Best Practices

Noot Nordik Kitchen leveling up the game against food waste

The restaurant Noot Nordik Kitchen in the Green Key awarded Radisson Blu Scandinavia Hotel, Gothenburg is taking the fight against food waste to another level.

© Noot Nordik Kitchen

© Noot Nordik Kitchen

Food waste is one of the biggest challenges in hospitality industry and more and more restaurants and hotels try to level up their initiatives to reduce the amount of unused products and leftovers. The most common strategies to minimise food waste is monitoring, diligent planning of the purchases and meals as well as optimising the storage of the products to extend their shelf life.

The Noot Nordik Kitchen, however, is putting an extra effort on reducing their waste that is produced in the kitchen. They use every last piece of a vegetable or a fruit, turning carrot tops into pesto, lemon peel into both a lemon peel syrup for cocktails, a candied lemon peel for desserts and cocktails or as freshly grated flavoring to a cake. Any tops, peels, pumped corners or cut offs go in to making broths for sauces.

They use fresh, locally grown raspberries to infuse an OP Andersson Aquavit (local to Gothenburg) for their cocktails, the berries left after the infusion gets dried and crushed into a powder we use do decorate cocktails and desserts.

Bread that has gone stale become croutons. Fresh herbs that’s looking a bit sad becomes herb butter. Any ingredients left over from their daily lunches gets new life in a salad, a soup, a stew or are served as a topping on a traditional Danish Smørrebrød. In addition, “ugly” and often discarded vegetables are purchased and given a new life in their perfectly composed dishes.

Sofia Roos, restaurant manager at Noot Nordik Kitchen:

"At Noot we love every crooked carrot, every single potato and all ugly peas. They are the soul of our food philosophy. All we want is to create delicious, tasty and climate-smart dishes without crossing it too much.”

© Noot Nordik Kitchen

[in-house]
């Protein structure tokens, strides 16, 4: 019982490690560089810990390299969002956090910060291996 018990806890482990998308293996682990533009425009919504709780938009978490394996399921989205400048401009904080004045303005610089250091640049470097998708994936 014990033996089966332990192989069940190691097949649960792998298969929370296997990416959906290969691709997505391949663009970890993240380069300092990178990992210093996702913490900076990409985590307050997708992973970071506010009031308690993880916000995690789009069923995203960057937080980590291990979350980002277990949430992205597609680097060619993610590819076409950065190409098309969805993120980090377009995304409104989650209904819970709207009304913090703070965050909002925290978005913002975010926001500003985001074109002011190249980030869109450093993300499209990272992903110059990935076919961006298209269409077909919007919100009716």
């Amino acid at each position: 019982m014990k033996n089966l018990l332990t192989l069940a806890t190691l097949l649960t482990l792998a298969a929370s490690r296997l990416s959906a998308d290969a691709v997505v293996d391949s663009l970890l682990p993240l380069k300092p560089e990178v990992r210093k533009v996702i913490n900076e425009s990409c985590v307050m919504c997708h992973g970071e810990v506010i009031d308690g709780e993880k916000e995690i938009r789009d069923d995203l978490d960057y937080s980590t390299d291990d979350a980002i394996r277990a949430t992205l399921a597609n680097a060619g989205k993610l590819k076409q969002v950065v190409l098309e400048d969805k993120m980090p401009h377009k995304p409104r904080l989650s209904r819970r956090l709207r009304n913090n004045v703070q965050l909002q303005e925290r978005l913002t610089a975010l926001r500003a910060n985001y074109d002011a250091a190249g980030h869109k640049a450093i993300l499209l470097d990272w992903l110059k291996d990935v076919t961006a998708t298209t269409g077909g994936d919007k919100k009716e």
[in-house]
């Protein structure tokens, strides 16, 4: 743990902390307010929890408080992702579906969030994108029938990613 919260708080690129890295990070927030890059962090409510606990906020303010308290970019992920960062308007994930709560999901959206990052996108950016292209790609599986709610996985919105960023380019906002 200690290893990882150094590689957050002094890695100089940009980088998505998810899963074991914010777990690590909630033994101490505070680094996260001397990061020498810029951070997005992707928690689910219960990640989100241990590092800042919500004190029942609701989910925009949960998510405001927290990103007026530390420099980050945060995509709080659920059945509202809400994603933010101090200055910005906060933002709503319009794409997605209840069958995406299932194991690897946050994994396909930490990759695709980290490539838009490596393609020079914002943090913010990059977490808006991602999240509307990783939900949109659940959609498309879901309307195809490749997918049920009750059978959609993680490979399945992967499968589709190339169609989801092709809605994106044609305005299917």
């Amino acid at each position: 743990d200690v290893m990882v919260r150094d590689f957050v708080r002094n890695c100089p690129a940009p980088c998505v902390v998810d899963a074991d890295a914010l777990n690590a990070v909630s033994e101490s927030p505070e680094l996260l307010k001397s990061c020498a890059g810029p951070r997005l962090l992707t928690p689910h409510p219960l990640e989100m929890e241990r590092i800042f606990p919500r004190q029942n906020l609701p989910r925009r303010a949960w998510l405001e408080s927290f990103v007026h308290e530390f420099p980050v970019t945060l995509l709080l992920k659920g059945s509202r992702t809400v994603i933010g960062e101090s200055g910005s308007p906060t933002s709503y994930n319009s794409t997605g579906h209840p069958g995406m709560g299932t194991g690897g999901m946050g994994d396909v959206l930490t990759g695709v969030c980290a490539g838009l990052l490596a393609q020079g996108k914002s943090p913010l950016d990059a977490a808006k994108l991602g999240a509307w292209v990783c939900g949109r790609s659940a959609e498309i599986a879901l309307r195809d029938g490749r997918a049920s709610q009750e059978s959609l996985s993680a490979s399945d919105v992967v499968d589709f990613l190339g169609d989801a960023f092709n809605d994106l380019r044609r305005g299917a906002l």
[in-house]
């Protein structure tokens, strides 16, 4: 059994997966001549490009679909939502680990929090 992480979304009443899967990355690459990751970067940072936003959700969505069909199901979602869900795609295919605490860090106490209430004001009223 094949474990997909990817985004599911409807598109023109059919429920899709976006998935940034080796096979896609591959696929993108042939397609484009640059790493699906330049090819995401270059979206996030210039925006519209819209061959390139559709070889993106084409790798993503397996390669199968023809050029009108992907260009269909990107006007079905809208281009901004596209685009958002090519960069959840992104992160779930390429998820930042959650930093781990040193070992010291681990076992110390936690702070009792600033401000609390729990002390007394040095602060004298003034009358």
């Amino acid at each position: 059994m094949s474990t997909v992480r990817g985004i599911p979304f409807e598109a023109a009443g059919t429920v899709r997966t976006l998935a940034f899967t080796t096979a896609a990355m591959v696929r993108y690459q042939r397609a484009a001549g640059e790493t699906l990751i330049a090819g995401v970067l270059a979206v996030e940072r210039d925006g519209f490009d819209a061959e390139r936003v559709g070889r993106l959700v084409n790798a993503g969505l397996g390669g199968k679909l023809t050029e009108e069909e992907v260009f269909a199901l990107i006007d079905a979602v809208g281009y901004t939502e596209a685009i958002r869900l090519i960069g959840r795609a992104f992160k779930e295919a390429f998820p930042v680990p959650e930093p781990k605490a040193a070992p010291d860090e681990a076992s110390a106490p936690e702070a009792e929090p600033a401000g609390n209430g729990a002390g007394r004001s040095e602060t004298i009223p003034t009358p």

© Noot Nordik Kitchen

.Noot Nordik Kitchen does not only fight against food waste but another cornerstone of the restaurant is to buy as local and sustainable as possible. The fish is local and sustainably caught, they always favour locally grown greens and fruits and they bake their own bread and knead their on pastry for cakes and desserts. They support brewers of all sizes across the Nordic countries so that their guests can enjoy a diverse range of real ales, IPAs, APAs, lagers and stouts. On top of that, they only serve Swedish, organic sodas, there is simply no Cola-Cola in their fridges, but a local and natural Cola Blanco from Dirty Fox Water Brewery in Norrköping.

On their mission to be a front-runner in sustainability, this summer they also joint forces with “Fredagspizza”, a food concept started through the initiative Swedish Food Challenge with the aim of spreading knowledge about and increasing the use of Swedish raw materials in everyday life. Fredags.se works with consciously selected raw materials and places great focus on what we can produce where we live, more specifically in Sweden and the Nordic countries.

On July 15-20 you can visit Noot Nordik Kitchen, where they offer four variants of Swedish pizza with different topping such as lard, fresh potatoes, meatballs and air-dried elk. There are plans for a continuation for this Autumn.

© Noot Nordik Kitchen

© Noot Nordik Kitchen





Apitherapy and relaxation in pure nature

Green Key awarded Želinc Tourist Farm from Slovenia is offering its guests a proximity to nature, locally produced food and healing through ‘apitherapy’

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Želinc Tourist Farm is situated at the confluence of the Cerknica and Idrijca rivers, with a vast plain stretching at a distance just perfect to get away from the city noise and embark on an outdoor adventure.

The first known written records of the farm date back to the end of the 14th century. The farm was passed from one generation to another. It was basically self-sufficient, while any surplus was sold to buy fabric and sugar in particular. During World Wars I and II, the farm remained intact thanks to its strategically important military location. In 1995, the farm was renovated and a new building was built to provide for tourist activity. The tourist offer has expanded over the years, therewith changing and further complementing the image of the farm.

Urša, the present owner of the farm, states:

With the new generation of farm owners, the real estate expanded in terms of farming and tourism, and became even more connected with nature and environment. On our farm we produce fruit and vegetables without the use of pesticides and artificial fertilizers, and a large part of the food that our guests receive on our plates are produced with our hands. What we do not have, we buy mostly from neighboring farms or local shops. We care for our surrounding nature, and we regularly maintain it to keep the balance and give us the necessary raw materials for heating the house with wood. As we have our own source of water, we encourage our guests not to buy bottled water but to drink our water from the tap.